I don't like to copy anything note-for-note (I rarely can, anyway!) but, sometimes, something is so enchanting that I need to know how it was done. This is such an instance.
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Dale Rottacker


From:
Walla Walla Washington, USA
Post  Posted 11 Jan 2024 7:25 am    
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Roger Rettig wrote:
Myself and Flt. Lt. Garden are on the case. Between us (although we're at slight odds on specific points Smile ), we may produce a facsimile that, were Gary himself to chime in, would be proven farcically wrong.

I don't like to copy anything note-for-note (I rarely can, anyway!) but, sometimes, something is so enchanting that I need to know how it was done. This is such an instance.

My ear has never been such that I could how something was exactly played, and then there's these two "Meat Hooks" attached to the end of my wrists, have I told you about them??? Laughing Laughing Laughing

Aside from those deficiencies I've always felt it was cheating a little if I was copying something exactly ... And as much pride as one can take from being ABLE to exactly pull something off, thats their musical chops not mine, and I have to play what I hear in my own head for better or worse.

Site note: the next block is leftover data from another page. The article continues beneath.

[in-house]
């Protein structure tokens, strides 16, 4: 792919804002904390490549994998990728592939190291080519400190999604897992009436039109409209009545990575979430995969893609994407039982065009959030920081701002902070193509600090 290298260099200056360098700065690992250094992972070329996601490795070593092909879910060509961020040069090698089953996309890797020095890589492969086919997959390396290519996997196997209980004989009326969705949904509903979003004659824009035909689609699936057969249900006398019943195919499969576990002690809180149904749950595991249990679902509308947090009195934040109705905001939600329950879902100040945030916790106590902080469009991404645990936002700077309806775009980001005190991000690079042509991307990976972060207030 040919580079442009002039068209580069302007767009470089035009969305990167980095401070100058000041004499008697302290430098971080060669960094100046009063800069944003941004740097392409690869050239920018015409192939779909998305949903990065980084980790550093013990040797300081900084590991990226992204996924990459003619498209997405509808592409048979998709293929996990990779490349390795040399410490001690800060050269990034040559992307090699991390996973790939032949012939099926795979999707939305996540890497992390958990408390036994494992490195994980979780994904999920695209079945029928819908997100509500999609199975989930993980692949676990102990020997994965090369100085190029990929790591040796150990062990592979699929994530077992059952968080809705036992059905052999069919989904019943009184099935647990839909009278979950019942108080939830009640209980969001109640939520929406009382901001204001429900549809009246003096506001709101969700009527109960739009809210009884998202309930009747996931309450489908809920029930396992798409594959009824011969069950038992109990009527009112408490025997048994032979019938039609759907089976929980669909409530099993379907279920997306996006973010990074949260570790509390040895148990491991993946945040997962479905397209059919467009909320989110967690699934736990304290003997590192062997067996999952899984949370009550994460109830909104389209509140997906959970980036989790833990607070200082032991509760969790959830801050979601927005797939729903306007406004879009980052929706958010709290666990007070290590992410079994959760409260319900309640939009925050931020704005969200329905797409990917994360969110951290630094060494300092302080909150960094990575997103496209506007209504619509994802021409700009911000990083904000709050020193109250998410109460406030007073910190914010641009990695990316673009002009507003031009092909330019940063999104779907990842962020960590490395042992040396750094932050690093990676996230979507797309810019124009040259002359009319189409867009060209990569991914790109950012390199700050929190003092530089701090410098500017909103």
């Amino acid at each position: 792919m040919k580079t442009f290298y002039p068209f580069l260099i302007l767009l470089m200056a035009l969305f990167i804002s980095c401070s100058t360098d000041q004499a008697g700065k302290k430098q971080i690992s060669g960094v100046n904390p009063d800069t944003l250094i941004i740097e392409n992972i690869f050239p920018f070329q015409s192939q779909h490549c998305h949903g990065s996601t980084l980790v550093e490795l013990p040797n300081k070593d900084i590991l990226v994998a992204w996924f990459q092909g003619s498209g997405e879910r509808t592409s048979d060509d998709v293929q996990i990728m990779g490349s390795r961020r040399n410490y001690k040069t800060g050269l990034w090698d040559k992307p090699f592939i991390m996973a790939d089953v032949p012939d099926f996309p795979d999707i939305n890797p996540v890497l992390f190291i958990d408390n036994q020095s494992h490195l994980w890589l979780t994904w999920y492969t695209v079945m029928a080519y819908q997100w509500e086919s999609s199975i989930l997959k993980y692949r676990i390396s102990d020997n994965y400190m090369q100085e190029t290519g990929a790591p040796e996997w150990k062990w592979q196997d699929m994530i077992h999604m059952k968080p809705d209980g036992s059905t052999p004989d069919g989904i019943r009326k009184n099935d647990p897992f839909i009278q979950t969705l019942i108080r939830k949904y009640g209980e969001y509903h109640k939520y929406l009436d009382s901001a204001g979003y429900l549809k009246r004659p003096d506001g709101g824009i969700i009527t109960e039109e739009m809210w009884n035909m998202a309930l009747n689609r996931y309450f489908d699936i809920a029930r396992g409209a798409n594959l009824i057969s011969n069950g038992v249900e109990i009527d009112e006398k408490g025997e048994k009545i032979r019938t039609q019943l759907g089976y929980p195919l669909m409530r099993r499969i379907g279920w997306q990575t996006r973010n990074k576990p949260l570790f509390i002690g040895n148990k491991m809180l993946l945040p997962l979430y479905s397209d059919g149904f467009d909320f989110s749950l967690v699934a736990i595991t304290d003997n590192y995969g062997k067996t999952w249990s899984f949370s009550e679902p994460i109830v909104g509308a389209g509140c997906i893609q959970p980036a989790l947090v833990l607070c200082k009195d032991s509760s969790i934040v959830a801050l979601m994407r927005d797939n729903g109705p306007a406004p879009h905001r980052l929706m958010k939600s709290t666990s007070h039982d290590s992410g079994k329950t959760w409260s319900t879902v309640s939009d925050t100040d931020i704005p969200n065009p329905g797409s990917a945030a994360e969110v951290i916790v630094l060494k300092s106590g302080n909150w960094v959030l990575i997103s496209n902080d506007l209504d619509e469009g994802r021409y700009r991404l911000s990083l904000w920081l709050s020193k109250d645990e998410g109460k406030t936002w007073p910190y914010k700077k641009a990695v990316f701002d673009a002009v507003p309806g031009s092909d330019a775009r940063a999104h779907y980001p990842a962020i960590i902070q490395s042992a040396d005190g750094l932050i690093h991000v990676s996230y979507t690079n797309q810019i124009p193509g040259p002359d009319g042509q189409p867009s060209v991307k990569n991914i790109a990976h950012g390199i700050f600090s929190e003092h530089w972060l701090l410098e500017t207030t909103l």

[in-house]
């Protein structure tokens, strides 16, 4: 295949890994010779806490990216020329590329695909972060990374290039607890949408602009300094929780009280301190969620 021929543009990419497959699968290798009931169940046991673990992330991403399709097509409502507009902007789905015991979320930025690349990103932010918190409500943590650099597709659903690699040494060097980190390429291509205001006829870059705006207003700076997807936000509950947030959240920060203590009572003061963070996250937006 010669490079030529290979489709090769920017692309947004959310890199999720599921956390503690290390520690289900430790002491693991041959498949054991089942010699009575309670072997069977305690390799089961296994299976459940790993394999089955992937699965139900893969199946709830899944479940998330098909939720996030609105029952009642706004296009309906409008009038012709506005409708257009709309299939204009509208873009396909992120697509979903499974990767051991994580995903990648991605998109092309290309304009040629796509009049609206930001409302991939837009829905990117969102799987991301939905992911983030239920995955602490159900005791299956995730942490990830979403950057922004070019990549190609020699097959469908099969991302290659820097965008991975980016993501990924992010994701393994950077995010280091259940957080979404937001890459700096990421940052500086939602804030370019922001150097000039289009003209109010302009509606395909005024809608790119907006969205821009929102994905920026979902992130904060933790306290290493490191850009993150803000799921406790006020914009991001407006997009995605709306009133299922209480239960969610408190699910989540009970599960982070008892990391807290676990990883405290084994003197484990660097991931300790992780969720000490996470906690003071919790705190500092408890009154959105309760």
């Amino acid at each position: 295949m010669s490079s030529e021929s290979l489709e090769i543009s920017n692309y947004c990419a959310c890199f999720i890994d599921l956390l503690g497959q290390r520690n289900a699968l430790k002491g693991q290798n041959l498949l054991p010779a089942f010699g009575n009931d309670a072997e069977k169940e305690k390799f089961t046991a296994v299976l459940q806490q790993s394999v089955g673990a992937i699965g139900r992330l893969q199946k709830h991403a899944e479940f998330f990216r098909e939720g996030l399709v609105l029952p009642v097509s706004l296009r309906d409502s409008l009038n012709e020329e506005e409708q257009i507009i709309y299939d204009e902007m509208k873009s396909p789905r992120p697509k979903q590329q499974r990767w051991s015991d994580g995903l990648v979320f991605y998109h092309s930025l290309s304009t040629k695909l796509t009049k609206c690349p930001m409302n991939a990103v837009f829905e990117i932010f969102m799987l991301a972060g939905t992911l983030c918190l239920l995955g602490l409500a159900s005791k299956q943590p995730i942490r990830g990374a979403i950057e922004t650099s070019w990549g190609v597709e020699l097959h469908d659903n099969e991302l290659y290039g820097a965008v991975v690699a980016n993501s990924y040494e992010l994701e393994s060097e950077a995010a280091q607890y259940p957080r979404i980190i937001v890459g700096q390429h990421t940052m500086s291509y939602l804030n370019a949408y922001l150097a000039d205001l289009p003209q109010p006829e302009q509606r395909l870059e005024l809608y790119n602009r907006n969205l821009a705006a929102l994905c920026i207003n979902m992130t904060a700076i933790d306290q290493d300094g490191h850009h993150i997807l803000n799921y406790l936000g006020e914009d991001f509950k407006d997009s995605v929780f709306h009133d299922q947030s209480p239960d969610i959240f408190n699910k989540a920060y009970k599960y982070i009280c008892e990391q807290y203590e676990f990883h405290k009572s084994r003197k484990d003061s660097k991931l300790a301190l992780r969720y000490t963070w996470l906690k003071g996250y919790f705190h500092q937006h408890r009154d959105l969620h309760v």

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Roger Rettig


From:
Naples, FL
Post  Posted 11 Jan 2024 8:46 am    
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Dale:

That, of course, is the problem with copying (or following tab 'by rote'). You've achieved nothing.

Buddy Emmons famously said: "Copying's easy, creating is hard." Although I'd take issue with the first part of the quote (it's not necessarily 'easy'), he was, as usual, on the money.

However, if I look back on 67+ years of playing and learning six-string, this thread reminds me that I absorbed a mountain of knowledge by doing just that: listening, then attempting to replicate the work of better players than me. Then, it was solos and fills by James Burton, Hank Garland, etc., but learning that stuff is what taught me the fingerboard! Before I knew it, I'd unconsciously worked nuances of the material into my own 'library' - not the solo 'verbatim', but tricks and techniques.

I have never had a lesson until two weeks ago when I sat down for two hours with Buck Reid; never on six-string to this day. I didn't have a book and certainly no YouTube, just my ears and, occasionally, a hint or two from another player on the same quest.

Gary Carter coaxes riveting stuff out of E9. If I get this 'down', will I ever use it? Not directly, but it's a lesson in counterpoint and I'm learning some 'outside' positions. If I can't glean from another player who's my superior by miles, it's time to pack it in. I have my comfort-zone: the bits-and-bobs that are mine and I can play fluidly, but I have to push myself sometimes.

Many years ago, I was teamed up with guitarist Billy Bremner. We had such fun! Twin Telecaster parts and playing off each other. When we looked back at our influences, it was no surprise that the list was identical: Jimmy Bryant, Chet, Jerry Reed and so many more. We'd both taken something from these heroes, yet Billy and I had different 'voices' to each other. That, I believe, was our own musicality playing into the equation.